Tobacco Road- Liquor License #1

MIAbites contributor, and Miami historian, Mandy Baca's new book, Discovering Vintage Miami, comes out November 18th, and here is an edited excerpt from her book on Miami's classic eating and drinking establishments. 

Tobacco Road is the everyman’s (and woman’s) bar. Opened in 1912, the popular two-story dive bar is usually featured at the top of everyone’s must-try list when visiting Miami. The Road, as it is most commonly referred to, is located in the heart of Brickell and surrounded by pricey high-rises and chic restaurants. But, it was not always like this.

Before the area’s construction boom in the early 2000s, the Road stood alone as a beacon in the night. Over the course of its long history, it has operated as a Prohibition-era speakeasy, a gambling hall, a jazz club, a burlesque house, and a gay bar under the names the Chicken Roost and the Chanticleer Restaurant, to name just a few. In 1912, it fronted as a bakery appropriately called The Bakery, hiding a secret liquor room on its second floor. While Prohibition did not begin until 1920, the city battled with its own alcohol consumption as the temperance movement stormed through the city. The bootlegging business operated at an all-time high during this period, and The Bakery stood in the perfect location with easy access to the Miami River.

Patrick Gleber, its current owner, purchased the bar at the age of twenty-two from Michael Latterner along, along with Kevin Rusk, who later went on to open Titanic Brewery in Coral Gables. Gleber is a Miami native and attended Florida International University’s School of Hospitality. While all his friends left Miami, he decided to stay and make an impact. His inspiration was further sparked by an episode of 60 Minutes on downtown gentrification, but opening a bar in Brickell in 1982 was no easy feat. The establishment already donned the name Tobacco Road, but it was a gritty and rough dollar-beer and dollar shot bar that had even earned the distinction of being one of the city’s worst bars. Initially, they only made around $150 a night, $300 to $400 if they were lucky. “In the first six months, I saw a guy get stabbed, another guy get shot in the stomach, and lots of hookers and pimps,” says Gleber. “I would go into work with brass knuckles in my back pocket."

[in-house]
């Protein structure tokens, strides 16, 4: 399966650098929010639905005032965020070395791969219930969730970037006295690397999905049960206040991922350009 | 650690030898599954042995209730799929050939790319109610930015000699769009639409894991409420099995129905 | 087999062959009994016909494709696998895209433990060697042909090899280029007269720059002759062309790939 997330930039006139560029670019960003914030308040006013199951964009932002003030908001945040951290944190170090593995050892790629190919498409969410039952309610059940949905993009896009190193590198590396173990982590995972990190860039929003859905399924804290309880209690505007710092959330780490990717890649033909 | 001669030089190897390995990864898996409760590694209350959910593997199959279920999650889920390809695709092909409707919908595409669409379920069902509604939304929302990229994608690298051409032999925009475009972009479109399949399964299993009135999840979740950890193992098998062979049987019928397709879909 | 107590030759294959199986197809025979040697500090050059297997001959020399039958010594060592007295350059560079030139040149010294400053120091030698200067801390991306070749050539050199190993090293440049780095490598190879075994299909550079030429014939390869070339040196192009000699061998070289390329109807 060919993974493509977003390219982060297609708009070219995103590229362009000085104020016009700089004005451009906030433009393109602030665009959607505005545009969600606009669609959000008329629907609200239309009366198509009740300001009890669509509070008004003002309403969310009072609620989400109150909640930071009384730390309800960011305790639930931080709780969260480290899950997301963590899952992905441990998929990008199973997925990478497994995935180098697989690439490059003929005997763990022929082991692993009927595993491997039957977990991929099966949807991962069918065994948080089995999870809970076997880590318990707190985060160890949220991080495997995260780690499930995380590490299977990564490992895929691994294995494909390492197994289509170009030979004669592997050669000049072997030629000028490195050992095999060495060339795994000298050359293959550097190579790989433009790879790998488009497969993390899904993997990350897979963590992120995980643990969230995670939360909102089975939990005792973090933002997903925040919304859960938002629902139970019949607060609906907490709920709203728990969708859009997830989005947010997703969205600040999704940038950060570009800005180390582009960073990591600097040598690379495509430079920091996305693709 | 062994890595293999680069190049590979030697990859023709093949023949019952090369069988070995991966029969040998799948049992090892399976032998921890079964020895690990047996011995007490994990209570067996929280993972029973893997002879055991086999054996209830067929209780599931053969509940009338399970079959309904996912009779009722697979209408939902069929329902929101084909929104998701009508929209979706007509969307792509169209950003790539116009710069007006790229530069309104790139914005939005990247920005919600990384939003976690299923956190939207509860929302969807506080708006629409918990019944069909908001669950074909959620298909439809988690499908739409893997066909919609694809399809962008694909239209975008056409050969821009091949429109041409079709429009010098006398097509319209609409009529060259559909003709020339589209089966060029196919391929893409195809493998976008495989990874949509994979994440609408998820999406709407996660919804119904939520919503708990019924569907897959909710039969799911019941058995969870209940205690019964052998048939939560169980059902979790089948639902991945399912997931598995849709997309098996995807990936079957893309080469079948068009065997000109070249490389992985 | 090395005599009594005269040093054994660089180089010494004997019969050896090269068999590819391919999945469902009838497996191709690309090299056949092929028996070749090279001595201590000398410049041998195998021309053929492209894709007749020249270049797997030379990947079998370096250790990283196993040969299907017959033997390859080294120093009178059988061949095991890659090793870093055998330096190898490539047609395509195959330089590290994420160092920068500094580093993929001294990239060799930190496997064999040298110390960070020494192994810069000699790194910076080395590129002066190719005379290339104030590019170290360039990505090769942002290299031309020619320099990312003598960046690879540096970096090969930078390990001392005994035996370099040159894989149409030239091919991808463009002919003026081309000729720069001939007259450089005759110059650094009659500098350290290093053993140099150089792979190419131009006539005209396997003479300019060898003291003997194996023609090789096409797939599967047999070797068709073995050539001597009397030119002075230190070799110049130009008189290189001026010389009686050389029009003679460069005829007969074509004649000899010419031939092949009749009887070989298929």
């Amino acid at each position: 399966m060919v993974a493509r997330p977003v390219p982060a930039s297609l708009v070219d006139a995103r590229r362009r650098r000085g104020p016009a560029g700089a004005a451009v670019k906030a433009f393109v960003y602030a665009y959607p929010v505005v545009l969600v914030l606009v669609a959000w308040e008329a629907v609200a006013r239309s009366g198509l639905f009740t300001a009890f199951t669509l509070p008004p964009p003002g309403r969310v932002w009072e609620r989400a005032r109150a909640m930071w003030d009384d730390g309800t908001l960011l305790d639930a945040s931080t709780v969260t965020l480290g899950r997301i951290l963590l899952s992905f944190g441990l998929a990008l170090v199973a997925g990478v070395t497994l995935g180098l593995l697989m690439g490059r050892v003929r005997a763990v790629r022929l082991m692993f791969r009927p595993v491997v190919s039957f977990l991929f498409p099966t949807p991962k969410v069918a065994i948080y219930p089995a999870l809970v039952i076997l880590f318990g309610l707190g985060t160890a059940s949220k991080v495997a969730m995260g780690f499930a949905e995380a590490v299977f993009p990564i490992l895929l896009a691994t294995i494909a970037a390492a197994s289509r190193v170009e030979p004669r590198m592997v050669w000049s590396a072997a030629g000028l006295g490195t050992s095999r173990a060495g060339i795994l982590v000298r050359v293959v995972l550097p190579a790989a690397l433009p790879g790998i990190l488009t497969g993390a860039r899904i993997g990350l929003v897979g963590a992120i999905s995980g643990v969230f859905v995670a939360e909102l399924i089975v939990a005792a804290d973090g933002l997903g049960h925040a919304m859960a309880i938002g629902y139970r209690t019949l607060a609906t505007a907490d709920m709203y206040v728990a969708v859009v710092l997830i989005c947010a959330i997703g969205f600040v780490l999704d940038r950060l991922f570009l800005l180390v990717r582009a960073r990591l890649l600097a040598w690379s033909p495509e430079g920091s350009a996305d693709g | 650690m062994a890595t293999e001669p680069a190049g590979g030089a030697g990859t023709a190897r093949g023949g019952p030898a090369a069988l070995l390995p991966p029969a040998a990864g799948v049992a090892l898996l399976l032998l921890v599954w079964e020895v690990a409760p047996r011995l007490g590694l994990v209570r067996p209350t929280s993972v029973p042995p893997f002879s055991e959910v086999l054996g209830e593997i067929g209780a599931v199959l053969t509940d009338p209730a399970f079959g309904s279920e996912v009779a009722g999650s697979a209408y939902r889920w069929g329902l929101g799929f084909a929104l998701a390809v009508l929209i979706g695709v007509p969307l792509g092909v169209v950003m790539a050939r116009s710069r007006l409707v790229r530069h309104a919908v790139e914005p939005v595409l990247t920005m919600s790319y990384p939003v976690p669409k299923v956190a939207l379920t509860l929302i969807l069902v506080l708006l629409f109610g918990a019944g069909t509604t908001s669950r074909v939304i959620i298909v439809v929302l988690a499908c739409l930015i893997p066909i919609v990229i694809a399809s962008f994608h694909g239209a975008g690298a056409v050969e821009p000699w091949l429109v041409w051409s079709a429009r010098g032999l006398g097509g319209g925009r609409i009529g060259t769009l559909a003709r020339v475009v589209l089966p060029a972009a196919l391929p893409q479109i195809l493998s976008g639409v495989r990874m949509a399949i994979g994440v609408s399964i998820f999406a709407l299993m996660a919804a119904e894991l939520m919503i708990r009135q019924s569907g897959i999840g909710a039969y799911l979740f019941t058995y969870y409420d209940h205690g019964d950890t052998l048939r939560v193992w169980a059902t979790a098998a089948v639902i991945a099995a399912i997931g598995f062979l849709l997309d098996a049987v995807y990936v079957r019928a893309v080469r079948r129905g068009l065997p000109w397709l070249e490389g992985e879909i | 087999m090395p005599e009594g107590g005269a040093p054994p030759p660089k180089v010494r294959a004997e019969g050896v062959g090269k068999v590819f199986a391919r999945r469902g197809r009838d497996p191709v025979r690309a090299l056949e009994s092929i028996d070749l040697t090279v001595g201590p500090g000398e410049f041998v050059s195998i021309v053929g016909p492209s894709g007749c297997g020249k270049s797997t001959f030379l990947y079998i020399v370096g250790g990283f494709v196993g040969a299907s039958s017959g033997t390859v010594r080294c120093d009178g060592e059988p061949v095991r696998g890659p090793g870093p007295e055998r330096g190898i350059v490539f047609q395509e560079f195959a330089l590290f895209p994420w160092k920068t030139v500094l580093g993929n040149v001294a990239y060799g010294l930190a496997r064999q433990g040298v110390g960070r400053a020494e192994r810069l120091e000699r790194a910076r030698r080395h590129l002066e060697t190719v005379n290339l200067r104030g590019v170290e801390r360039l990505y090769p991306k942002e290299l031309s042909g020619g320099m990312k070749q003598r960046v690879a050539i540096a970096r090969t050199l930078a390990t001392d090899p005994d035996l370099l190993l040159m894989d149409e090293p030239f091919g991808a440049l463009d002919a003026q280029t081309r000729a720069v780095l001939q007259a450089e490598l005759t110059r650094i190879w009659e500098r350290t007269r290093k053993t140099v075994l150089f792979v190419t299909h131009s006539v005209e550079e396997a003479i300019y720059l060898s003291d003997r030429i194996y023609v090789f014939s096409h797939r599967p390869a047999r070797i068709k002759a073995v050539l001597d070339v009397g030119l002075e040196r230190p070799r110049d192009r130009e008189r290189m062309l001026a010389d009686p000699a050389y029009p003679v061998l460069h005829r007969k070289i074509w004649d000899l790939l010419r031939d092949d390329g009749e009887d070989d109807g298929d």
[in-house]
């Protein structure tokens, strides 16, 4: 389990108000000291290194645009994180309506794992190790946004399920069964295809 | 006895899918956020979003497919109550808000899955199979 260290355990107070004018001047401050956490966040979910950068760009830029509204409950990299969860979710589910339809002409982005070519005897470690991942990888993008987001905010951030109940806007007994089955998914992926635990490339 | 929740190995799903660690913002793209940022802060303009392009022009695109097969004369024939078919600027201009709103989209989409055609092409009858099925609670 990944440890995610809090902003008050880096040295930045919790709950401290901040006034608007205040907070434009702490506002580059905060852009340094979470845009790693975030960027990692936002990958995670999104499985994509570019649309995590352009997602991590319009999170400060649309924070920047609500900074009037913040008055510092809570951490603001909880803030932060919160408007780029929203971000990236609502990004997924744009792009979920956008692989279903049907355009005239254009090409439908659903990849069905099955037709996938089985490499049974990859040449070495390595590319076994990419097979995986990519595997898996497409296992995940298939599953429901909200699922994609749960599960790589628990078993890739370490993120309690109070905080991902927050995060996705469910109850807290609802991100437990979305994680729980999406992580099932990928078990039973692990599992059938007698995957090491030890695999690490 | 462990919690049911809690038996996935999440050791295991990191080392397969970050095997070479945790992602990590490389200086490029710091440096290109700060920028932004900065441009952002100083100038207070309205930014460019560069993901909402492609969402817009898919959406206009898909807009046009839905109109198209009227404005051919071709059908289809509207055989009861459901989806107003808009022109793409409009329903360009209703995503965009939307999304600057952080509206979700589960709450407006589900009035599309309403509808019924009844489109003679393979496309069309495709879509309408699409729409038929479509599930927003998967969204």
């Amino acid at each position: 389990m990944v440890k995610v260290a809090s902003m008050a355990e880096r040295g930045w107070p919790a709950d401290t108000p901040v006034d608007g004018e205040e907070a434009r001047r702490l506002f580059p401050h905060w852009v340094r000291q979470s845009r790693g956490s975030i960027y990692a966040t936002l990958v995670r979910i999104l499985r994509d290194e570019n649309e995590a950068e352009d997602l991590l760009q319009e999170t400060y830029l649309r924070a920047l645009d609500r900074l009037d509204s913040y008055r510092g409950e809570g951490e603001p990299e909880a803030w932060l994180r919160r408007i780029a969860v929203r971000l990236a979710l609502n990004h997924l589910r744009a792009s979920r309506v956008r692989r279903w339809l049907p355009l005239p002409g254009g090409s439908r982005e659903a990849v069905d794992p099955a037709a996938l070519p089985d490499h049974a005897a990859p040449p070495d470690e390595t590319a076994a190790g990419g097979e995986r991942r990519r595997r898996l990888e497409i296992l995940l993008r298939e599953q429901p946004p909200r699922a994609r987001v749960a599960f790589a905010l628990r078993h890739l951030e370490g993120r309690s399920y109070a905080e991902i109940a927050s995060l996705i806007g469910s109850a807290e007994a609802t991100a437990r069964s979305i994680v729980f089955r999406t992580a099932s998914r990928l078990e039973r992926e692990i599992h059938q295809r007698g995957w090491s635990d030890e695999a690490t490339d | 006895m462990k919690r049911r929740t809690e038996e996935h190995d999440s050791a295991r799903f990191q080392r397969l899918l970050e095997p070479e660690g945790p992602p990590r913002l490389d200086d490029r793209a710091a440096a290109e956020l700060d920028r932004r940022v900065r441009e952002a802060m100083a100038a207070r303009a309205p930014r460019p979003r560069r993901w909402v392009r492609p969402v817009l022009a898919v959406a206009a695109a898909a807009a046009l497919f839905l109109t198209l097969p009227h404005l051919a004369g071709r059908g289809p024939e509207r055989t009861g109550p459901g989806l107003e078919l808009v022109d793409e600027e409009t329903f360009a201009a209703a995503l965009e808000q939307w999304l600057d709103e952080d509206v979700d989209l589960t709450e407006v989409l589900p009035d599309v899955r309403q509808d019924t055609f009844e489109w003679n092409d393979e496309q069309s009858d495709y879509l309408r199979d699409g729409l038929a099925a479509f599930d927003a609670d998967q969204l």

"This was a rough time all over Miami; the Marielitos were being placed in temporary housing in a makeshift tent facility under the nearby highway overpass, and the Miami Vice era of drugs and violence was in full effect. Nobody wanted to come to downtown, much less a dive bar. I had never even gone into Tobacco Road before I purchased the place.”

The day he went to see the property, four signs convinced him to pull the trigger: “Kevin and I visited Tobacco Road on St. Patrick’s Day, a drinker’s favorite holiday; the name Dee was written out in the cement in front of the bar’s entrance, and that is my mom’s nickname; there was a rabbit’s foot in the gutter when we walked out; and the last sign which sealed the deal, the Nashville Teens’ hit song ‘Tobacco Road’ played on the radio during my drive home. We did not have cell phones back then, so I could not call him on the spot. It was about 3 a.m. when I got home. I called him and the rest, as they say, is history.”

Rich Ulloa, original owner of Yesterday and Today Records, which is also featured in this book, was once quoted as saying, “The place is iconic, a great gathering place for music and socializing.” And it’s true, Tobacco Road not only sold cheap drinks, but also boosted interest in the local music scene, one of the first and still one of the only few that hosts live music shows in the city. 

In early 2014 the Cocktail Collection opened on the second floor, in previously unused space. You could say it is a bar within a bar, as the vibe is completely different up there. Why now? Patrick just got tired of looking at the empty and dilapidating space, and simply, it was the natural next progression. Teaming up with Leo Holtzman, a Miami-based mixologist, they are revitalizing the speakeasy that first called the space home.

The Road is the Road is the Road. At the end of the day, the owners want one thing—for Tobacco Road to continue being the neighborhood spot for good drinks, good food, good music, and a good time. They are not trying to be ahead of the curve on anything. And one thing is always constant: Everyone knows that the Road is open until 5 a.m.; you can always stop there on your way home for a solid experience and a nightcap.

At time of printing, a real estate developer purchased Tobacco Road’s location to make way for a new high-rise development. Locals are working hard to have the government bestow the bar with historic designation. If not finalized in time, a rescue attempt will be salvaging any and every scrap of 626 S. Miami Ave. for use at 69 SW Seventh St., the tentatively proposed new location. This would mark the first move for the iconic establishment in 101 years.

The owners assure us that  this is not "the end of The Road...for Tobacco Road"!  There is even a Kickstarter campaign to try to save The Road. https://www.kickstarter.com/projects/tobaccoroad/save-history-miamis-oldest-bar-legendary-tobacco-r

NOTE: Tobacco Road's Last Call Closing Party is this Saturday, October 25. Tobacco Road, 626 S. Miami Ave., Miami. The party starts at 8 p.m., and admission costs $10. Ages 21 and up. Call 305-374-1198, or visit tobacco-road.com

Tobacco Road

626 S. Miami Ave. • Miami, FL 33130

305  374 1198

www.tobacco-road.com